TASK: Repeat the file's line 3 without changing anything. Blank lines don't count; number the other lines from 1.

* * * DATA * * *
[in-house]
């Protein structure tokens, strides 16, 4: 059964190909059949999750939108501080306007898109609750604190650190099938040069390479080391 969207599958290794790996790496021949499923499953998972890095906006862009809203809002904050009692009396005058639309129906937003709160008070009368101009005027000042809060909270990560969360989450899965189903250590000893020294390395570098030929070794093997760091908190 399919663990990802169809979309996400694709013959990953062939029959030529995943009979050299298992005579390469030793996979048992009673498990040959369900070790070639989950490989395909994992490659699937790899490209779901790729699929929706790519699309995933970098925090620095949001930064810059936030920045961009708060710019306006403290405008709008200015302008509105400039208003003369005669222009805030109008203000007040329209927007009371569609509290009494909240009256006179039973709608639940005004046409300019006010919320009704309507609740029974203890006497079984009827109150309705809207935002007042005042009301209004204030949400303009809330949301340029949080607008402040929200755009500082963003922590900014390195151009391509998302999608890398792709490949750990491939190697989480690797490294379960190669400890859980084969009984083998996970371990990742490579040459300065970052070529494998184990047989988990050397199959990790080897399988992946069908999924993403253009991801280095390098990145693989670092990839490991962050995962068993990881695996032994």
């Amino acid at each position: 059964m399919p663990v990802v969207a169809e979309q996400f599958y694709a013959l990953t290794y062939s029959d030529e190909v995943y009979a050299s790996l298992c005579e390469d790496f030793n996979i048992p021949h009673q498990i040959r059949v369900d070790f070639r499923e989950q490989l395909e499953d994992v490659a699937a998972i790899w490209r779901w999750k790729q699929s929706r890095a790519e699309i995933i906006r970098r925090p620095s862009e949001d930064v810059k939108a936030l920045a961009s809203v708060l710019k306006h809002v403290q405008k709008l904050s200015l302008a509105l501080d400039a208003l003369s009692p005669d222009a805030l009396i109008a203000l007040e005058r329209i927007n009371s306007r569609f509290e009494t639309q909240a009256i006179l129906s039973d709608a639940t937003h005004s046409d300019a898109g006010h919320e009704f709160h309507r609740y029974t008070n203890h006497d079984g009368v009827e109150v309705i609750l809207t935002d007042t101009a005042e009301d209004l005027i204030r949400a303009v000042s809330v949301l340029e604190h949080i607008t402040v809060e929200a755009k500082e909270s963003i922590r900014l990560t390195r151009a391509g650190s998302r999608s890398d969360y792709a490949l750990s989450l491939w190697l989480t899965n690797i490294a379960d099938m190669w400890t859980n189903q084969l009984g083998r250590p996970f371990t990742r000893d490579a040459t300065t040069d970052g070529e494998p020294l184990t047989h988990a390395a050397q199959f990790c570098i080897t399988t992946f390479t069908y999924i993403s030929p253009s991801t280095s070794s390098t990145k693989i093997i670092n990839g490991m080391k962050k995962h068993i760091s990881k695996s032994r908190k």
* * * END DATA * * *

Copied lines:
């Amino acid at each position: 059964m399919p663990v990802v969207a169809e979309q996400f599958y694709a013959l990953t290794y062939s029959d030529e190909v995943y009979a050299s790996l298992c005579e390469d790496f030793n996979i048992p021949h009673q498990i040959r059949v369900d070790f070639r499923e989950q490989l395909e499953d994992v490659a699937a998972i790899w490209r779901w999750k790729q699929s929706r890095a790519e699309i995933i906006r970098r925090p620095s862009e949001d930064v810059k939108a936030l920045a961009s809203v708060l710019k306006h809002v403290q405008k709008l904050s200015l302008a509105l501080d400039a208003l003369s009692p005669d222009a805030l009396i109008a203000l007040e005058r329209i927007n009371s306007r569609f509290e009494t639309q909240a009256i006179l129906s039973d709608a639940t937003h005004s046409d300019a898109g006010h919320e009704f709160h309507r609740y029974t008070n203890h006497d079984g009368v009827e109150v309705i609750l809207t935002d007042t101009a005042e009301d209004l005027i204030r949400a303009v000042s809330v949301l340029e604190h949080i607008t402040v809060e929200a755009k500082e909270s963003i922590r900014l990560t390195r151009a391509g650190s998302r999608s890398d969360y792709a490949l750990s989450l491939w190697l989480t899965n690797i490294a379960d099938m190669w400890t859980n189903q084969l009984g083998r250590p996970f371990t990742r000893d490579a040459t300065t040069d970052g070529e494998p020294l184990t047989h988990a390395a050397q199959f990790c570098i080897t399988t992946f390479t069908y999924i993403s030929p253009s991801t280095s070794s390098t990145k693989i093997i670092n990839g490991m080391k962050k995962h068993i760091s990881k695996s032994r908190k």